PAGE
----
The Next Chapter

Susan Perly on the inspirational power of the desert

The journalist speaks about her novel Death Valley and why she says the land has PTSD.
Susan Perly's novel Death Valley was inspired by the sand dunes and emptiness of the Nevada desert. (Wolsak and Wynn/Indigo)

As a journalist Susan Perly reported from conflict zones in Guatemala, El Salvador and Chiapas. Known for her Letters from Latin America and Letters From Baghdad series of reports, her experience covering wars partly inspired her to write the novel Death Valley. The darkly humourous story follows the exploits of a fictional war photographer whose mission for revenge takes her and her husband on a road trip through the Nevada desert, with unforeseen consequences.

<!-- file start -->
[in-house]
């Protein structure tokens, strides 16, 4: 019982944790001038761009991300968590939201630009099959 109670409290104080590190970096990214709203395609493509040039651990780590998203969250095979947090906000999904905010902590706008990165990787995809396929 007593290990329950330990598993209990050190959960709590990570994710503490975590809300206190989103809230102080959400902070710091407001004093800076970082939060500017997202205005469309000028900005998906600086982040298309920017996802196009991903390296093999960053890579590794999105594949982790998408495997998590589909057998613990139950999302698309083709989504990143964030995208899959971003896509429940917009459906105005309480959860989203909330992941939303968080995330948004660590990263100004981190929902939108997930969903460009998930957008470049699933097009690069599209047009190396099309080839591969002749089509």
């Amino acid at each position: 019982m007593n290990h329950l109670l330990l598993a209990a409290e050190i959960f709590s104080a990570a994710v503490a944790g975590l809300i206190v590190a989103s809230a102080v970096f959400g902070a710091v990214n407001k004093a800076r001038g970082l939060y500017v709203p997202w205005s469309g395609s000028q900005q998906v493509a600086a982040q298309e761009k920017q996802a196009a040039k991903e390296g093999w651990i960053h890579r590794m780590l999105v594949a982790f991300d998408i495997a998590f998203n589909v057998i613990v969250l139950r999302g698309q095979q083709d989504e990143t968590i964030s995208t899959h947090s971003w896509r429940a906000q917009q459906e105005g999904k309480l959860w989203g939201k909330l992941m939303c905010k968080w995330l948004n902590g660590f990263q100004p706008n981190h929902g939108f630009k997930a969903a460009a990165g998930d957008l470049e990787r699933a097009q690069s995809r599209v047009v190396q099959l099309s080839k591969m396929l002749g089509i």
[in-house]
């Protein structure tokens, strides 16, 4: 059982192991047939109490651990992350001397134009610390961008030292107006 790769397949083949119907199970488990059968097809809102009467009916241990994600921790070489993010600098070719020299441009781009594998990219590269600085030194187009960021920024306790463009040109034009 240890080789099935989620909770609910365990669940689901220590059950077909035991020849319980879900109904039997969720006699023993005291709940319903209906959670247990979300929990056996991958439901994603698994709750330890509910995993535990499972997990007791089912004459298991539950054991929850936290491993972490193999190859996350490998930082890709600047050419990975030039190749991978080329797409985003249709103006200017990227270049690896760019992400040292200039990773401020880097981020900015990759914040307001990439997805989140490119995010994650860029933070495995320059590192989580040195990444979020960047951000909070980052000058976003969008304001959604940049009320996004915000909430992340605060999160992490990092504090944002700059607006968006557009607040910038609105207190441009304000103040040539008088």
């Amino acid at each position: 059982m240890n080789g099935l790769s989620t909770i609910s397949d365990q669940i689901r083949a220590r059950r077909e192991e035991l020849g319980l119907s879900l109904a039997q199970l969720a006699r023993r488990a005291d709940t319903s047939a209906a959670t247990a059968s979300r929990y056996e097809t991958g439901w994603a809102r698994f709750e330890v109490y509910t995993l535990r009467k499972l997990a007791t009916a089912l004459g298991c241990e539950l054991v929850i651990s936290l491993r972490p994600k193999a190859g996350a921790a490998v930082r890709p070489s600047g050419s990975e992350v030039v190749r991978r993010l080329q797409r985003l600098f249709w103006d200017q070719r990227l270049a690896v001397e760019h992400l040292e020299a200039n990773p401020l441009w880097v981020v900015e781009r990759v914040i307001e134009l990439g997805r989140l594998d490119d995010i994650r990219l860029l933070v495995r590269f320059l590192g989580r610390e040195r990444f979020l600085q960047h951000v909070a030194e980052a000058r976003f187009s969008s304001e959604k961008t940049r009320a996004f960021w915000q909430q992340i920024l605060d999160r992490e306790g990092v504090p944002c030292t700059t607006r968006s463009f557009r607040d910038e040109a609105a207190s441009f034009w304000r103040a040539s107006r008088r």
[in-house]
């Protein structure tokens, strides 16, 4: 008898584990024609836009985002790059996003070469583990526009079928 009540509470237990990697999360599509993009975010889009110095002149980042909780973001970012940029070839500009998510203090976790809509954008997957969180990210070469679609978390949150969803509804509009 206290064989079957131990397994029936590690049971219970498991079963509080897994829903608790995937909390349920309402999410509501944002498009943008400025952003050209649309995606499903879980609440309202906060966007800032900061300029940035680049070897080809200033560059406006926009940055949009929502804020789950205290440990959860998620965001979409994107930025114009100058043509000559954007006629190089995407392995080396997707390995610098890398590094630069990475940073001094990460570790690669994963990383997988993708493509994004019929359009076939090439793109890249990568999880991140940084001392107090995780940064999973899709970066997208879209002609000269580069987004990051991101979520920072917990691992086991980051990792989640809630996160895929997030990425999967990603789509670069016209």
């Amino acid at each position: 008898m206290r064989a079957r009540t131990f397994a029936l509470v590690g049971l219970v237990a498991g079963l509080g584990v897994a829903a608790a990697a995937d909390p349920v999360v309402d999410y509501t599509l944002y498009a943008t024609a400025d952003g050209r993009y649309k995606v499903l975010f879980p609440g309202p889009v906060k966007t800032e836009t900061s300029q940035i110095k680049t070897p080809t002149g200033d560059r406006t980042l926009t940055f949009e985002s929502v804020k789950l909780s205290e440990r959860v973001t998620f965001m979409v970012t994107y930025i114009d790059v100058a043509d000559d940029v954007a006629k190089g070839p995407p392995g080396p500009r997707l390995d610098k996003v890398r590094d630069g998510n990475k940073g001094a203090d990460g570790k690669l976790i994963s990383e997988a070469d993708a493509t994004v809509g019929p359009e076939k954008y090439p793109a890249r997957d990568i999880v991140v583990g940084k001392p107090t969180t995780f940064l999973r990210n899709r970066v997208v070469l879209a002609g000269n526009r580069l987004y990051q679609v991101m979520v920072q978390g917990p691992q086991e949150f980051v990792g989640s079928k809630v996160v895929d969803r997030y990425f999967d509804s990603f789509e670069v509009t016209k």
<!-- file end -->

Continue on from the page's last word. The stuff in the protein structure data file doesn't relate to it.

Finding inspiration in the sand

"Death Valley began because I went hiking with my husband Dennis Lee in Death Valley. We went there by chance and we fell in love with the sand dunes, we fell in love with the openness, with the remarkable sense of nature, and with the sense that there might be hope in the future because this was such a vast, wild and inspiring place."   

Narrative autopsy

"The lasdscape is where 900 atomic bombs were set off at the Nevada test site. I was fascinated by the emptiness and what might have happened. In a way, I thought the land had PTSD. I started thinking I'm doing a narrative autopsy of a body, including the characters, the human bodies, but also the land." 

Susan Perly's comments have been edited and condensed